It is no surprise that hotel chains haven’t been doing well recently. When the owner of Premier Inn, Whitbread (LSE: WTB), said this month it would be issuing a £1bn rights issue, it was natural to assume this is to help a poor financial position. But that is only part of the story.
According to the company, revenue from accommodation, bars, and beverages has fallen 99%. Not a surprise when they have no guests and almost all their hotels are closed. The company also warned that its financials could be “materially loss-making” for the year. Again, no great shock.
CEO Alison Brittain said in a statement that though the £1bn rights issue would help liquidity and the company’s cash flow, it is also aimed at boosting Whitbread’s ability to take advantage of cheap investment opportunities.
This kind of bargain hunting is a strategy I am a fan of – if the company can afford it. Whitbread estimates its costs will be about £600m in the coming six months, so at least some of the capital raised will be used to offset that.
It is also still unknown really how the climate will change, and how quickly, after lockdown. It seems unlikely that everyone will be rushing back to stay in Premier Inns the moment restrictions are lifted.
Whitbread was also quick to take advantage of various government schemes aimed at helping companies during lockdown. It has about £1.5bn of undrawn credit and has secured waivers on its debt covenants until 2022.
Whitbread has been expanding extensively in Germany where it sees “very significant” opportunities. The capital raised by the rights issue could be put to good use.
That said, the investment case for Whitbread is not clear-cut. For one, the company reduced its dividend, which was a sensible move, but does remove its benefit as an income investment.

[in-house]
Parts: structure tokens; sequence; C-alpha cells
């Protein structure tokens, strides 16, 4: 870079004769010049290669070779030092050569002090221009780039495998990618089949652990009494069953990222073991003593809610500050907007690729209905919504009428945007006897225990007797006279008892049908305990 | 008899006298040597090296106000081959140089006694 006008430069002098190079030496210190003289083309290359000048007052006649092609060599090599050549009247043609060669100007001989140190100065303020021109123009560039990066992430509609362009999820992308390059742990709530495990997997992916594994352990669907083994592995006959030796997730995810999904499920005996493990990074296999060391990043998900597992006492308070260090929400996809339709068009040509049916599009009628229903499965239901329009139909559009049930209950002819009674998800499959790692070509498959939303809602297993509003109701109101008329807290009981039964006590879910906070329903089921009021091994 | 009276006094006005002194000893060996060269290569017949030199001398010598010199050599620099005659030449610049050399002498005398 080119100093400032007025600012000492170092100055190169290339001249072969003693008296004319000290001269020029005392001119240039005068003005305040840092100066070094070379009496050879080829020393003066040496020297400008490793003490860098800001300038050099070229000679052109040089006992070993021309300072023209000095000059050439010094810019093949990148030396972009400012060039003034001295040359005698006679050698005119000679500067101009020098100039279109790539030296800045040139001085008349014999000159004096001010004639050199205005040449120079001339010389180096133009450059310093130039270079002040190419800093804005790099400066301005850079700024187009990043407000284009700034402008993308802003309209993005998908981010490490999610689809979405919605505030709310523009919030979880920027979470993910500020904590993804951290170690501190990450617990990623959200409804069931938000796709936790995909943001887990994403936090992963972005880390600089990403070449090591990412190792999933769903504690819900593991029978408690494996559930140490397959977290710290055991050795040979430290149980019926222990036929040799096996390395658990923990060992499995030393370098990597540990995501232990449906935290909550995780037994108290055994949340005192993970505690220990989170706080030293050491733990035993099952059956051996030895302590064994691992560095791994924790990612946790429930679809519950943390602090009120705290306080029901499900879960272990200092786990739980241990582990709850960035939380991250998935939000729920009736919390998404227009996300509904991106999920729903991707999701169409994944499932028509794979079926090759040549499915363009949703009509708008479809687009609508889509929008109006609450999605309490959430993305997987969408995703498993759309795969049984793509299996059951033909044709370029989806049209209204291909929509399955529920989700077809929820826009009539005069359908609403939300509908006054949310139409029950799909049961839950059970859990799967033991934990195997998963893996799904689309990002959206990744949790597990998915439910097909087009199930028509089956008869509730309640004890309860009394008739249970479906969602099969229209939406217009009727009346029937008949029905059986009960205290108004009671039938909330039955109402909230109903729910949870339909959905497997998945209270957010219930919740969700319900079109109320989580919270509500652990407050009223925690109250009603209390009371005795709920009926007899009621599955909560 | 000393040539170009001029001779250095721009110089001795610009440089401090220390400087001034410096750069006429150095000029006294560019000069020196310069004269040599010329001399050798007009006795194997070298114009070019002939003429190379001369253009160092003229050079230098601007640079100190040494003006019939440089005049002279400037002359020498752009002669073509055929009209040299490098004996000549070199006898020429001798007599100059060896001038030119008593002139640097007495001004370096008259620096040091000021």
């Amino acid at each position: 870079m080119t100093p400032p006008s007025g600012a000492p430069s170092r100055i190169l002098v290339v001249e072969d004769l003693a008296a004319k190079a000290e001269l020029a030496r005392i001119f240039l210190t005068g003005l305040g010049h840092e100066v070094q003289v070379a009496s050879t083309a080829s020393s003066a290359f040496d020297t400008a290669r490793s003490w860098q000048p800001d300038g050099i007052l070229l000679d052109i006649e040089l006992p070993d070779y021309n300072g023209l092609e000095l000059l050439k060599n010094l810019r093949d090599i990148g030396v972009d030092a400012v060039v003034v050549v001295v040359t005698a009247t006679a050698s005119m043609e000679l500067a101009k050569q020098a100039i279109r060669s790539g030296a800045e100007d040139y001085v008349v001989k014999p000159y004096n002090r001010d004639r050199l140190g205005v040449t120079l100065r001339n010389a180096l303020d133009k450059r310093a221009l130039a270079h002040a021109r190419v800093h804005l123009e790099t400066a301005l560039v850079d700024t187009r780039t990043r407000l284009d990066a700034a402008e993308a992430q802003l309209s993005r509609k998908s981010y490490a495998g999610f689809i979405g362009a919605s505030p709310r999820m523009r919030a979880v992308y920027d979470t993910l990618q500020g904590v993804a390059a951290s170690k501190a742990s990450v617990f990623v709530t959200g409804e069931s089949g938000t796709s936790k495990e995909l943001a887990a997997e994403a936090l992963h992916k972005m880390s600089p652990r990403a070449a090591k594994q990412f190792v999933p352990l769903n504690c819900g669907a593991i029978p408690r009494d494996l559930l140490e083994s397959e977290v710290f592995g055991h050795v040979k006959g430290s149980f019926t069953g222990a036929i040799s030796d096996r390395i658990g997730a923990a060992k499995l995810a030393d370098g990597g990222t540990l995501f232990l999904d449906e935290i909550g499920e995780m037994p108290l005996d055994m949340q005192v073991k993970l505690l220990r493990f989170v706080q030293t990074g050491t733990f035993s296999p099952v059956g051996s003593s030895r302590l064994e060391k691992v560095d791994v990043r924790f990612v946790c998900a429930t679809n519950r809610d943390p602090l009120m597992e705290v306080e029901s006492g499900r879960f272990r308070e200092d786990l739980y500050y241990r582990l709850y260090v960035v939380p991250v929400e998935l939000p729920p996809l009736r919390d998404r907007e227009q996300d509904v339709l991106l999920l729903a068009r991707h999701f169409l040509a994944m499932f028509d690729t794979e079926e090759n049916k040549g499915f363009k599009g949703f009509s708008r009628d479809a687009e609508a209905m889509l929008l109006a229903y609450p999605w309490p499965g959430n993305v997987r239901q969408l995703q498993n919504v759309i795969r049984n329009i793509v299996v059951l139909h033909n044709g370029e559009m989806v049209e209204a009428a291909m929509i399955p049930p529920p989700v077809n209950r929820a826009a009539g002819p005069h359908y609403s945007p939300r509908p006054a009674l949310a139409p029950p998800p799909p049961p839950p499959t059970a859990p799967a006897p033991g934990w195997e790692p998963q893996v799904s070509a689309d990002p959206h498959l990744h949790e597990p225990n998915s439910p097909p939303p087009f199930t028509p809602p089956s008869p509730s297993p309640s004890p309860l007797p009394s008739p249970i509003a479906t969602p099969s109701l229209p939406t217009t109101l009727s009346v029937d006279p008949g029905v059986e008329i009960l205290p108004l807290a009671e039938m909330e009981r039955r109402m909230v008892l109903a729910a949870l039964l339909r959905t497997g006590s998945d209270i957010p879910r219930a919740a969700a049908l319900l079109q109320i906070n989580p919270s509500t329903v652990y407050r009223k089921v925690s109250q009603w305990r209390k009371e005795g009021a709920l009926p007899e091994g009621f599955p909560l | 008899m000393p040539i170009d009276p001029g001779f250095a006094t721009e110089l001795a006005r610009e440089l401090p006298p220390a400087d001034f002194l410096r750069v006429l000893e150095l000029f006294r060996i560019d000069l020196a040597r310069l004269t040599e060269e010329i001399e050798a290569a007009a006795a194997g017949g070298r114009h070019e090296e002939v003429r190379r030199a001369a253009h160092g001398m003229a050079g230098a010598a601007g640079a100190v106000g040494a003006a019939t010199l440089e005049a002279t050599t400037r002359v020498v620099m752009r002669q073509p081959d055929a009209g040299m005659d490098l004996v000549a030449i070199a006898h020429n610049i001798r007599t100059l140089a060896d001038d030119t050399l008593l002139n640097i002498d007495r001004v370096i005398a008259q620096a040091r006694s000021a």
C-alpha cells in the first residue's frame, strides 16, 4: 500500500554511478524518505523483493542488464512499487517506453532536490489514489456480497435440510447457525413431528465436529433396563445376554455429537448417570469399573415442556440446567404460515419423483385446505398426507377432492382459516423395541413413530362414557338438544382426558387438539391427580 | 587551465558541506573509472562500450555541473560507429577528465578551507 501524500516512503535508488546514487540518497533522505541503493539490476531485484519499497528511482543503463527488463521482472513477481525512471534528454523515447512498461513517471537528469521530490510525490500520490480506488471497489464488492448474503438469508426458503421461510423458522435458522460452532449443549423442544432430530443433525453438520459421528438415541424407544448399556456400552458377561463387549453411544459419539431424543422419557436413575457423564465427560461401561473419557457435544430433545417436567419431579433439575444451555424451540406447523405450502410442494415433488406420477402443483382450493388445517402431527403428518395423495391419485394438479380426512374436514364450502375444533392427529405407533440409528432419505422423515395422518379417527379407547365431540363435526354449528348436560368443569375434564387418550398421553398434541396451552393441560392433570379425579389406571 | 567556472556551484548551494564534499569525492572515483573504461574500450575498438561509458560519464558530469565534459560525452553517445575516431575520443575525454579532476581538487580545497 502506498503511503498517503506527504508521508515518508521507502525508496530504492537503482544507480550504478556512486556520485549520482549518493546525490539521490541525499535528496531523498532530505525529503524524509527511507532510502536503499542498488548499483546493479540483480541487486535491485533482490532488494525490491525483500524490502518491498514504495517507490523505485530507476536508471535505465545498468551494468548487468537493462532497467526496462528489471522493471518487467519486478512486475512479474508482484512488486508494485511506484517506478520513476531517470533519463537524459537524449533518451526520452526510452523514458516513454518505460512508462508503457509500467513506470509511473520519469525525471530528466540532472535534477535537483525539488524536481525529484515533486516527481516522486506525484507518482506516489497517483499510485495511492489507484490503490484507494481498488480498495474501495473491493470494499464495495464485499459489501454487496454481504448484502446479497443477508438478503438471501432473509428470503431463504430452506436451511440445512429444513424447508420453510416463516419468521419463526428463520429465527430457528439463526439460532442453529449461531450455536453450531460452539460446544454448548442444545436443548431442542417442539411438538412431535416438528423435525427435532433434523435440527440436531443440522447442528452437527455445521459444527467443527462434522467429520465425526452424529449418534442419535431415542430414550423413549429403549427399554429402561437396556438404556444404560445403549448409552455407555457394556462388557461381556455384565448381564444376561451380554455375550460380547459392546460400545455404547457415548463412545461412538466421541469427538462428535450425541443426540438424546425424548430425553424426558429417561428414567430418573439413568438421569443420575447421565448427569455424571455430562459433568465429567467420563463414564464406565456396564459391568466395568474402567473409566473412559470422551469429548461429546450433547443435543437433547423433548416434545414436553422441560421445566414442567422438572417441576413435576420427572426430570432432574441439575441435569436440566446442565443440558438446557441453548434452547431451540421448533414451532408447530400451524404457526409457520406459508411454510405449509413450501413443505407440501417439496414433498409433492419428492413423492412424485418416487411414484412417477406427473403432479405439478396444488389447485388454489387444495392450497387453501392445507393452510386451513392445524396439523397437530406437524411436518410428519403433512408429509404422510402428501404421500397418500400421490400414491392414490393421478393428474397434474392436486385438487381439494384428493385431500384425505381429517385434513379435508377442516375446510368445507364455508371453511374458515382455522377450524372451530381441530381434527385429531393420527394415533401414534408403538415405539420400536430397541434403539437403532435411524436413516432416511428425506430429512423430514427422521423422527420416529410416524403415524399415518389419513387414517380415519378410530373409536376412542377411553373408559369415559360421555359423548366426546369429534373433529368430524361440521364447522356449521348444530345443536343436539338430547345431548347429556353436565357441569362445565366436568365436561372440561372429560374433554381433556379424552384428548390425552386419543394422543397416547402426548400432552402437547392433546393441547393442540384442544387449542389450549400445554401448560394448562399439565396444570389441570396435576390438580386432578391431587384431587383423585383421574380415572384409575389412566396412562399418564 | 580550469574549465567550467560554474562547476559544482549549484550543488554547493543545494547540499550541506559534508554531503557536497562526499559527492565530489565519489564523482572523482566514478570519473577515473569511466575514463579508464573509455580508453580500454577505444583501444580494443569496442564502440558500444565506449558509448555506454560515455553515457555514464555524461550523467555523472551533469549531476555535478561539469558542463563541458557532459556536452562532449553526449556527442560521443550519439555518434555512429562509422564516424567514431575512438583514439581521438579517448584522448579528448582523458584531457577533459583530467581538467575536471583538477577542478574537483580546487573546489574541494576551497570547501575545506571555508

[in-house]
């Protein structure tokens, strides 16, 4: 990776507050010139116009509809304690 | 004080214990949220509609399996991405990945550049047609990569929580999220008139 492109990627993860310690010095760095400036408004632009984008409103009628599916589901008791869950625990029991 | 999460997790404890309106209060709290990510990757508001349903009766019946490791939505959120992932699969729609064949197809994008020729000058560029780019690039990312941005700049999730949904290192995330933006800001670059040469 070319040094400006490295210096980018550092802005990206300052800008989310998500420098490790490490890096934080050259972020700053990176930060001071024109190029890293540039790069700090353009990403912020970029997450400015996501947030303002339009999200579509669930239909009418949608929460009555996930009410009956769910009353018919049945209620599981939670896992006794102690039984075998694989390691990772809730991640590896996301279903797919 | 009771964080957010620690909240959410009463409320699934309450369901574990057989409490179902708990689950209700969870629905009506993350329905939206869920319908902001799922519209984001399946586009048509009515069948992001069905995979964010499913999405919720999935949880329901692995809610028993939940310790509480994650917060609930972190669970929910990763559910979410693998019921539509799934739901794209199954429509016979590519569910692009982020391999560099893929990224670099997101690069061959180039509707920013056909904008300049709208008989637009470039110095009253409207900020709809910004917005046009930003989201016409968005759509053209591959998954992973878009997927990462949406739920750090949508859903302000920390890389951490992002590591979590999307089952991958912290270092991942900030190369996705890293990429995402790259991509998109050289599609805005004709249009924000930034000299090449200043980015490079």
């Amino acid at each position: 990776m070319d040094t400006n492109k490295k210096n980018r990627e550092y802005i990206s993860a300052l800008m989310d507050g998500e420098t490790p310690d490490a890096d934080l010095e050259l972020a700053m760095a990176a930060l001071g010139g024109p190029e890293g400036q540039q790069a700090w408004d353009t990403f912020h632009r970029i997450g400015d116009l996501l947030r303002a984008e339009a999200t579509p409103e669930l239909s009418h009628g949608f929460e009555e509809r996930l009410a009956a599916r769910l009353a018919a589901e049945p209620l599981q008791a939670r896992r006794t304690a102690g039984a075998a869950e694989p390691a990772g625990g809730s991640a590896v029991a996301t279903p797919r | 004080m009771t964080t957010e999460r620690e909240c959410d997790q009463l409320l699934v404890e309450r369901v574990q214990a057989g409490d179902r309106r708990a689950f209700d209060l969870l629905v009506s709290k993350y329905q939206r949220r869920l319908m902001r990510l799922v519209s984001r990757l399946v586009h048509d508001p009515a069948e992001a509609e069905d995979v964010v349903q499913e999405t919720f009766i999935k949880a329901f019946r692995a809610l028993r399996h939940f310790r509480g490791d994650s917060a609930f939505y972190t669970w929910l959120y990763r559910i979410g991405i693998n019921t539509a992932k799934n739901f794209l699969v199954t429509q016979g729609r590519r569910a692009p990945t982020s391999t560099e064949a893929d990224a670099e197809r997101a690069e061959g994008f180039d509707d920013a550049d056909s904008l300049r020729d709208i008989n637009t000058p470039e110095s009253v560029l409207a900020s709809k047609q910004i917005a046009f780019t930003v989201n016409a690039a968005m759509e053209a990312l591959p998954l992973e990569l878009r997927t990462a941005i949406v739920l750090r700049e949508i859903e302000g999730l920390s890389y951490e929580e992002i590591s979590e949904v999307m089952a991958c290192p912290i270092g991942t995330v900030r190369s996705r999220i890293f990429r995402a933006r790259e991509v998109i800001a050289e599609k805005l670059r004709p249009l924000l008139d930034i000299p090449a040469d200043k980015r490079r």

In addition, we really don’t know what the landscape will look like for hotels and travel as we come out of lockdown. It is possible that demand for business travel, which is a big part of Premier Inn’s business, will be much lower.
On the other hand, if a recession leads to people cutting costs, then Whitbread’s budget hotels may actually benefit. UK holidays and cheap accommodation are two areas that always benefit when people have less money.
I have no doubt the market will eventually pick up again, and Whitbread may be in prime position to benefit. As of now though, my greatest concern is we don’t really know when this will be.
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Karl has no position in any of the shares mentioned. The Motley Fool UK has no position in any of the shares mentioned. Views expressed on the companies mentioned in this article are those of the writer and therefore may differ from the official recommendations we make in our subscription services such as Share Advisor, Hidden Winners and Pro. Here at The Motley Fool we believe that considering a diverse range of insights makes us better investors.